18th Finchley

The 18th Finchley officially started in 1931. In fact approval for the Group, based at the Baptist Church in East Finchley was given at the District Executive meeting held on the first day of that year.

Warrants were approved for Mr D S Blaky as the Group Scout Master (GSM), Mr H W Pibworth as the Scout Master (SM) and Miss E M Blaky as the Cub Master (CM).

The census at the end of September stated that there were 10 Cubs, 7 Scouts and the 3 aforementioned leaders. A month later it is reported in the District AGM report that a Summer Camp was held at Mark Cross near Tunbridge Wells.

Group numbers increased marginally over the next couple of years and the 1933 AGM report stated that the Group had made good progress in both sections and that they had held a successful concert in the Spring and a camp at Sandy, Bedfordshire during the summer.

1934 and 1935 follows a similar pattern to 1932 and 1933 – good progress in the Pack and Troop having another Summer Camp at Sandy. However, it was also reported that the Pack held their first camp at Hatfield Park.

In January 1936 an ACM was recruited but the name given in the minutes of the Executive Committee meeting is not legible.

Like the other Groups from the District the 18th joined in with the formalities relating to the official opening of the Camping Ground. However their participation appears to be limited to just the Cub Pack taking part in the Flag Pole Race.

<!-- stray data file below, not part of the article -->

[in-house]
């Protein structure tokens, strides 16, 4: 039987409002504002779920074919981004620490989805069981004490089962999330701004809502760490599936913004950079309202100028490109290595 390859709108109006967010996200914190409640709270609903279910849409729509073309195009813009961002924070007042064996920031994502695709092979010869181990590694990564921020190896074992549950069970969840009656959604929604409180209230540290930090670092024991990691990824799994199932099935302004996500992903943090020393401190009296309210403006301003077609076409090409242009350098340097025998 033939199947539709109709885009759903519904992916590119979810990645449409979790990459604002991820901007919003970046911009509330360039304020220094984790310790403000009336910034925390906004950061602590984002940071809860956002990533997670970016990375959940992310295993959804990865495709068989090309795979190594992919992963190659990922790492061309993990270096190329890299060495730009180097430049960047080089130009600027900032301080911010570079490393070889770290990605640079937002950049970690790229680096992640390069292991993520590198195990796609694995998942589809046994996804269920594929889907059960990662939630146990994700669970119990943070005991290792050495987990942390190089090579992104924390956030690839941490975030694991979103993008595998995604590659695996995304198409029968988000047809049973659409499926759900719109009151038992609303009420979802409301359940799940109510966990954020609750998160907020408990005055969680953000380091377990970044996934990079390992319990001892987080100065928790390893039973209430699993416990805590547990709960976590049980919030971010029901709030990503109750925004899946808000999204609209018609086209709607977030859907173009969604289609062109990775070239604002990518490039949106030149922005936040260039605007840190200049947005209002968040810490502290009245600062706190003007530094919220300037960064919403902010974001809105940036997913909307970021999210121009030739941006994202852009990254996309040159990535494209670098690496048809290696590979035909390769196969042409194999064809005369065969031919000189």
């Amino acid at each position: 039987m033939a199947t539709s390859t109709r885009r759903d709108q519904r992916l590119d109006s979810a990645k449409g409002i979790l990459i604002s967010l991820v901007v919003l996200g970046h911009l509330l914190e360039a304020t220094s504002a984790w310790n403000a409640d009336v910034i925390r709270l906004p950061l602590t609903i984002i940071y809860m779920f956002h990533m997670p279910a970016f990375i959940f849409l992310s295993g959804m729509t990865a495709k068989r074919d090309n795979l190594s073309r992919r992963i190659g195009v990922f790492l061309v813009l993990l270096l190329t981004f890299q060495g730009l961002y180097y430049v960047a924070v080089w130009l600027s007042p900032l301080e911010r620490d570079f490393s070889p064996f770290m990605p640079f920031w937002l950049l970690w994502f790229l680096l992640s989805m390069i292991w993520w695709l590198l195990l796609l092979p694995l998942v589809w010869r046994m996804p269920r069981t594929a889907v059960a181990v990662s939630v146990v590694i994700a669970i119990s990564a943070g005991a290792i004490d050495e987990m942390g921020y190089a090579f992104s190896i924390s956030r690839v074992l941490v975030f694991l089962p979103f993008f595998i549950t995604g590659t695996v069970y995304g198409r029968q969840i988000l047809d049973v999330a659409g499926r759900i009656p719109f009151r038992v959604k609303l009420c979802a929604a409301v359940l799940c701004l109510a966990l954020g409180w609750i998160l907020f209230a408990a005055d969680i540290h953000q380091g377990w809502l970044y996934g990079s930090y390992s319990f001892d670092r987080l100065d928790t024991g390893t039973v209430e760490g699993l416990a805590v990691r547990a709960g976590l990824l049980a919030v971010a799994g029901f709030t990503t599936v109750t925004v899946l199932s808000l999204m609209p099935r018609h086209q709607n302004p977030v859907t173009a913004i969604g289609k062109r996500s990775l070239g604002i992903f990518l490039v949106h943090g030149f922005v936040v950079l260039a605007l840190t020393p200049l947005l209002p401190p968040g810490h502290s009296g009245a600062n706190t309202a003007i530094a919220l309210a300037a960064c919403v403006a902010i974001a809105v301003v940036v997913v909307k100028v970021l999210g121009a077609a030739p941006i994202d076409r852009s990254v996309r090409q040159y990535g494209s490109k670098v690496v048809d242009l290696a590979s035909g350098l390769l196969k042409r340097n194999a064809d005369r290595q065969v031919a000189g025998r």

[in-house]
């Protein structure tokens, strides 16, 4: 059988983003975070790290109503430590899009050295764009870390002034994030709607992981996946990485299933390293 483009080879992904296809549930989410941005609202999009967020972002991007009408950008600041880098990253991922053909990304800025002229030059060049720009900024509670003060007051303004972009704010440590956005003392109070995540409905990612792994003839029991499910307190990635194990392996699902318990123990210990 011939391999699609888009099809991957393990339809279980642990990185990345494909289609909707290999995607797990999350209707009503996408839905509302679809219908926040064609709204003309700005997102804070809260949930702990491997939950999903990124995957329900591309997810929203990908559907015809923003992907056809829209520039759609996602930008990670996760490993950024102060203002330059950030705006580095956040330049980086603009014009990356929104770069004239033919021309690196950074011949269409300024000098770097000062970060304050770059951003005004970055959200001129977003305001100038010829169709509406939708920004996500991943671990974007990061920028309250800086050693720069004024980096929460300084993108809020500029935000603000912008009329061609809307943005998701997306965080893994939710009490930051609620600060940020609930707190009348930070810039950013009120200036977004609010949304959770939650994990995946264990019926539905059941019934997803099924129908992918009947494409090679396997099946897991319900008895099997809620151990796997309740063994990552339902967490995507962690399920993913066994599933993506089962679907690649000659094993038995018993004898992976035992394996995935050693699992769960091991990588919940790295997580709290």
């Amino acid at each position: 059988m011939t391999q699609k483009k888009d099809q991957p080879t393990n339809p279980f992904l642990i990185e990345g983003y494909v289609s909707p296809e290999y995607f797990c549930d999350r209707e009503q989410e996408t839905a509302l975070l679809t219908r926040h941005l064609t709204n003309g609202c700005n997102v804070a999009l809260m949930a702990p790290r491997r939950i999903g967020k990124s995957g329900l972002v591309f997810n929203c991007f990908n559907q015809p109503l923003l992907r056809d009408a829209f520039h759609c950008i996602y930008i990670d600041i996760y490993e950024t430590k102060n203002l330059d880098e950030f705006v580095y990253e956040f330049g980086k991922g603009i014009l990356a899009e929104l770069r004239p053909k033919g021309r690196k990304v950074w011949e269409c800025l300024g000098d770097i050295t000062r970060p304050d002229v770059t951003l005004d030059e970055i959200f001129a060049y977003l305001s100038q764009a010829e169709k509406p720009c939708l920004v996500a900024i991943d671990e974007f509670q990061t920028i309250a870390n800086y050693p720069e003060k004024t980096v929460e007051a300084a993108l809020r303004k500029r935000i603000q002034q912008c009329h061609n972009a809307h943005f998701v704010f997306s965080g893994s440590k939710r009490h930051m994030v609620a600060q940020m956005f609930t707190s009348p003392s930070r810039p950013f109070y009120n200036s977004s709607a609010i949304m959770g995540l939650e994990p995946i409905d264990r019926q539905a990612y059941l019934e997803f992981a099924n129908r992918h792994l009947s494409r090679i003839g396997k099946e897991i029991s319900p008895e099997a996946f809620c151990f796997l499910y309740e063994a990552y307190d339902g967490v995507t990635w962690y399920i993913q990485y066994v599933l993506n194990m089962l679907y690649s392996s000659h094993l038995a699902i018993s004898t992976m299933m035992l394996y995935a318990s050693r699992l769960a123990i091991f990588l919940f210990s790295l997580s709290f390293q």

The census figures in September state that there were only 9 Cubs and 16 Scouts.

The next mention of the Group is in June 1938 when they joined in the Good Turn Rally at the Camping Ground, held to help raise money for the Boy Scouts’ Fund. The Scouts provided a First Aid demonstration in the arena.

During the year the number of Cubs increased to 19 and the number of Scouts to 20. The annual report mentioned this good progress and the fact that a Summer Camp had been held at Brynbach, North Wales. It also mentioned that the Group had held a concert during the previous winter and a dog show during the summer, with satisfactory results.

The next District census figures we have are for 1943 which state that there were 14 Cubs, 24 Scouts and 7 leaders, one of whom was on National Service. In the interim period no other reference to the Group can be found, including the AGM reports which did not carry any individual Group reports.

More to follow.



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Bear Grylls, Chief Scout Bear Grylls